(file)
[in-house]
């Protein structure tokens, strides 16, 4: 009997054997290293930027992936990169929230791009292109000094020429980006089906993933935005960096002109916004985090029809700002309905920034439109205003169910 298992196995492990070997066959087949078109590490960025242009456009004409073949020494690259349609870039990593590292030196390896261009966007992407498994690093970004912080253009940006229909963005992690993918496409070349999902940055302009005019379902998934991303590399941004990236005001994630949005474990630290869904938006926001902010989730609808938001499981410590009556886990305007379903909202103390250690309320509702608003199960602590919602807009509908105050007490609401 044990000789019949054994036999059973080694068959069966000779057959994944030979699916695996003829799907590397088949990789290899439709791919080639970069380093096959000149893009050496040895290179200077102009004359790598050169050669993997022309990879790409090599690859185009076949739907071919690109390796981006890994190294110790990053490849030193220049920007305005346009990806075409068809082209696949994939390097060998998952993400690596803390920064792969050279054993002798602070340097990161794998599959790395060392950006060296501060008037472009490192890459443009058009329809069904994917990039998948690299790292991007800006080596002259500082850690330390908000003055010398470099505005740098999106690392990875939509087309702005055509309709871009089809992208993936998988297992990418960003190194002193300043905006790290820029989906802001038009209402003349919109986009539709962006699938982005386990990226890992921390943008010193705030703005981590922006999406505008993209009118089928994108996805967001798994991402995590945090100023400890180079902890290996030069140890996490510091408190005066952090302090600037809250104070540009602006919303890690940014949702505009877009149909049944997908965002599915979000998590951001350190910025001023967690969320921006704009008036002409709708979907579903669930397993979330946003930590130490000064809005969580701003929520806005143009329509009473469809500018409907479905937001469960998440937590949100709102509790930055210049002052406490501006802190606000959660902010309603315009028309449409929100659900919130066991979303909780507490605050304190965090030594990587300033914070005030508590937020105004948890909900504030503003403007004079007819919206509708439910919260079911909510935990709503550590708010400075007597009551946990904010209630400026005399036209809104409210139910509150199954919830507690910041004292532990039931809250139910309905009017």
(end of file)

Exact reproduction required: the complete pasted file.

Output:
[in-house]
């Protein structure tokens, strides 16, 4: 009997054997290293930027992936990169929230791009292109000094020429980006089906993933935005960096002109916004985090029809700002309905920034439109205003169910 298992196995492990070997066959087949078109590490960025242009456009004409073949020494690259349609870039990593590292030196390896261009966007992407498994690093970004912080253009940006229909963005992690993918496409070349999902940055302009005019379902998934991303590399941004990236005001994630949005474990630290869904938006926001902010989730609808938001499981410590009556886990305007379903909202103390250690309320509702608003199960602590919602807009509908105050007490609401 044990000789019949054994036999059973080694068959069966000779057959994944030979699916695996003829799907590397088949990789290899439709791919080639970069380093096959000149893009050496040895290179200077102009004359790598050169050669993997022309990879790409090599690859185009076949739907071919690109390796981006890994190294110790990053490849030193220049920007305005346009990806075409068809082209696949994939390097060998998952993400690596803390920064792969050279054993002798602070340097990161794998599959790395060392950006060296501060008037472009490192890459443009058009329809069904994917990039998948690299790292991007800006080596002259500082850690330390908000003055010398470099505005740098999106690392990875939509087309702005055509309709871009089809992208993936998988297992990418960003190194002193300043905006790290820029989906802001038009209402003349919109986009539709962006699938982005386990990226890992921390943008010193705030703005981590922006999406505008993209009118089928994108996805967001798994991402995590945090100023400890180079902890290996030069140890996490510091408190005066952090302090600037809250104070540009602006919303890690940014949702505009877009149909049944997908965002599915979000998590951001350190910025001023967690969320921006704009008036002409709708979907579903669930397993979330946003930590130490000064809005969580701003929520806005143009329509009473469809500018409907479905937001469960998440937590949100709102509790930055210049002052406490501006802190606000959660902010309603315009028309449409929100659900919130066991979303909780507490605050304190965090030594990587300033914070005030508590937020105004948890909900504030503003403007004079007819919206509708439910919260079911909510935990709503550590708010400075007597009551946990904010209630400026005399036209809104409210139910509150199954919830507690910041004292532990039931809250139910309905009017």